Take Away: We need to live our lives here and now as the people of the Lord.

Devotional on Ezekiel

2010 – Goose Island State Park, TX

The Lord is much more than a Friend
Ezekiel 22: They can’t tell the difference between sacred and secular.
It’s a horrible time for the people of Jerusalem. There’s threatening war, a devastating drought, and a collapse of civil authority. Down at the Temple the priests continue in a God-ignoring pattern, treating sacred things as common. The Almighty complains that they profane him by trying to “pull me down to their level.” I like to sing “What a Friend we have in Jesus” and feel humbled and honored at the thought that the Lord is willing to be my Friend. However, I can’t help but think that the “friendship” model only works at one level. This Friend is the King of Kings. He’s holy and eternal. My relationship with him starts with my bowing before him. It’s he who takes my hand and gives me permission to stand in his presence. If I call him “Friend” it’s only because he allows me to. The priests of Ezekiel’s day treat the holy as common. Today, in my blessings and comfort, I don’t want to make the same mistake.
Take Away: I call the Lord my friend only because he has graciously allowed me to.

Devotional on Joel

2013 – Around Northeastern Ohio – Lake Erie – Lake Shore Park Ashtabula

Living in the day of the Spirit
Joel 2: I will pour out my Spirit on every kind of people.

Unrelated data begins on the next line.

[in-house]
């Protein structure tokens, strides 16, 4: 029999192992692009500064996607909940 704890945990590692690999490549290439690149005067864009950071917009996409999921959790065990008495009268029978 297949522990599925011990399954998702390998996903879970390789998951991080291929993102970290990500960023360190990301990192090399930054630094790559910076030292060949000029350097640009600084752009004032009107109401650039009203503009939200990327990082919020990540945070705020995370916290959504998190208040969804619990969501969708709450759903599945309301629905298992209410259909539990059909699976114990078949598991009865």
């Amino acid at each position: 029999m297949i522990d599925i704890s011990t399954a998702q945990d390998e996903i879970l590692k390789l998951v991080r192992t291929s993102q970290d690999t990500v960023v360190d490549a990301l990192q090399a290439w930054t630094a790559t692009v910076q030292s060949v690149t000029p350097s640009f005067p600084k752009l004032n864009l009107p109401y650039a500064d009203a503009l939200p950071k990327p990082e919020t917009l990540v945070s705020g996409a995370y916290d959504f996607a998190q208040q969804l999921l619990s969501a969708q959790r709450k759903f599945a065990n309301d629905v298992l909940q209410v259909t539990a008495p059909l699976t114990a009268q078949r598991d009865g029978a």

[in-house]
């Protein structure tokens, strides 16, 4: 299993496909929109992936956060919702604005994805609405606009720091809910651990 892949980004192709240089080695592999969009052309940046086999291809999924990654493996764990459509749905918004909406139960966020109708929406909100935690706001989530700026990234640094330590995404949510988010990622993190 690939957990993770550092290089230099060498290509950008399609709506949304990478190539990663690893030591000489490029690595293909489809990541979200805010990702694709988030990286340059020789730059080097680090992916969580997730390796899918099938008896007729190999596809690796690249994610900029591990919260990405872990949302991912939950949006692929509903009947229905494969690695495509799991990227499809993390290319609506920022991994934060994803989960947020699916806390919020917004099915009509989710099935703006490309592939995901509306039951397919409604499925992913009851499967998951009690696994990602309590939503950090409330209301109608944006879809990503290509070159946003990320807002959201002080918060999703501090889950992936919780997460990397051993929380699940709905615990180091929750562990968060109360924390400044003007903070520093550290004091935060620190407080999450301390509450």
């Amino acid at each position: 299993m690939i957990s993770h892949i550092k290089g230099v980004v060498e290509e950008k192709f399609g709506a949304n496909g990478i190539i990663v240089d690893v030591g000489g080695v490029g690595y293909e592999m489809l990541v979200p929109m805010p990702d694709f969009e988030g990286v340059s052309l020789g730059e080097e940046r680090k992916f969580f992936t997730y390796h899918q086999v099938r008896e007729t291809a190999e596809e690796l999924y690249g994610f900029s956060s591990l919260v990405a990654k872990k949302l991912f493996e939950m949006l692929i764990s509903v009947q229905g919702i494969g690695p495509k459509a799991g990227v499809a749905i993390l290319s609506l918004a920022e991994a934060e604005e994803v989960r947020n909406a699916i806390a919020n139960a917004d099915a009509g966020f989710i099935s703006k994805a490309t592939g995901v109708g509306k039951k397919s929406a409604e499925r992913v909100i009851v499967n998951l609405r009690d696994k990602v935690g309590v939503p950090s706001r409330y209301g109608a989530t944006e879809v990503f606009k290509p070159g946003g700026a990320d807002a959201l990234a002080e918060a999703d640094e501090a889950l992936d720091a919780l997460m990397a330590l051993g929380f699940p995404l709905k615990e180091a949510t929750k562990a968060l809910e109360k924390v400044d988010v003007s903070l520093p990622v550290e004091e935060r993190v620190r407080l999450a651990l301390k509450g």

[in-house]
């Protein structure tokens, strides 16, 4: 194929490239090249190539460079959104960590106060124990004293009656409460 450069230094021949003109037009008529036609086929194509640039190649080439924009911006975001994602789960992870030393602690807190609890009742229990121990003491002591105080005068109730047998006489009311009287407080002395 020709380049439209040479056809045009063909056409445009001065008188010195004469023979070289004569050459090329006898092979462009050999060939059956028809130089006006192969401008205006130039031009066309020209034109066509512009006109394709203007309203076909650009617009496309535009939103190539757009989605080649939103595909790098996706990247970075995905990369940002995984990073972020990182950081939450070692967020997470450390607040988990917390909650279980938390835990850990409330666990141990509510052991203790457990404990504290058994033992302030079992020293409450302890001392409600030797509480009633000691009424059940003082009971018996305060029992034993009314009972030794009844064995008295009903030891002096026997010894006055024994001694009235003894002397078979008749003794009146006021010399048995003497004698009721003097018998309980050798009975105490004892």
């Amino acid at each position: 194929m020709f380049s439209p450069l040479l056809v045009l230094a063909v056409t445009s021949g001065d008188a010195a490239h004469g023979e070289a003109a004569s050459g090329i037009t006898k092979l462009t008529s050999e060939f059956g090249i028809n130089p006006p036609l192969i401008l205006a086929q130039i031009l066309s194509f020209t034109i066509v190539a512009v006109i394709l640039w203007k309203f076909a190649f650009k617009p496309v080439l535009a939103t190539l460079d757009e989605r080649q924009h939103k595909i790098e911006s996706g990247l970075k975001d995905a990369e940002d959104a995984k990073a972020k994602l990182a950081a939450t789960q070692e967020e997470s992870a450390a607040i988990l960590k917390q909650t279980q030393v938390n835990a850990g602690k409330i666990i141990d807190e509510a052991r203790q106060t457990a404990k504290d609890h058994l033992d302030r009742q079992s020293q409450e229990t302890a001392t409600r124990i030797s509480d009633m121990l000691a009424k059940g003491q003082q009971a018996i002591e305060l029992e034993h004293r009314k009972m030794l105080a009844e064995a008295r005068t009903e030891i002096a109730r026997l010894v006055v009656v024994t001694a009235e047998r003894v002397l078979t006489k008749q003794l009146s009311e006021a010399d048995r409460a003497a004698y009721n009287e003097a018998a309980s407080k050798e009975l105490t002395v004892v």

The Hebrew prophets were, in general, positive people. Sometimes they had negative messages to give and sometimes they spoke harshly but they always found a place to promise a better day. In the face of the natural disaster that has befallen his people, Joel calls for them to take stock of their lives and repent of their sin. Then he describes a coming better day. He sees a day when God will “make up for the years of the locust,” restoring what has been destroyed. He pictures tables full of food and people filled with words of praise and thanksgiving. Then Joel says, “If you think that stuff sounds good wait till you hear what else is coming!” He then describes a day of wonderful blessing in which God pours his Spirit out upon, not just one nation, but upon all the nations of the world. He says that in that day their sons and daughters will prophecy and people from all nations and stations of life will be blessed. This event, Joel says, will happen before the “Judgment Day of God.” Years later Peter will quote these words on the Day of Pentecost. Peter will tell people that they’re literally seeing this “Spirit pouring” promise being fulfilled before their very eyes. Even today, we live in that “in between” period of history. We’re between the outpouring of the Spirit and the Judgment Day of God. What a wonderful time in which to live! We’re in the “day of the Spirit.” This is the time when, according to Joel, “Whoever calls, ‘Help, God!’ gets help.”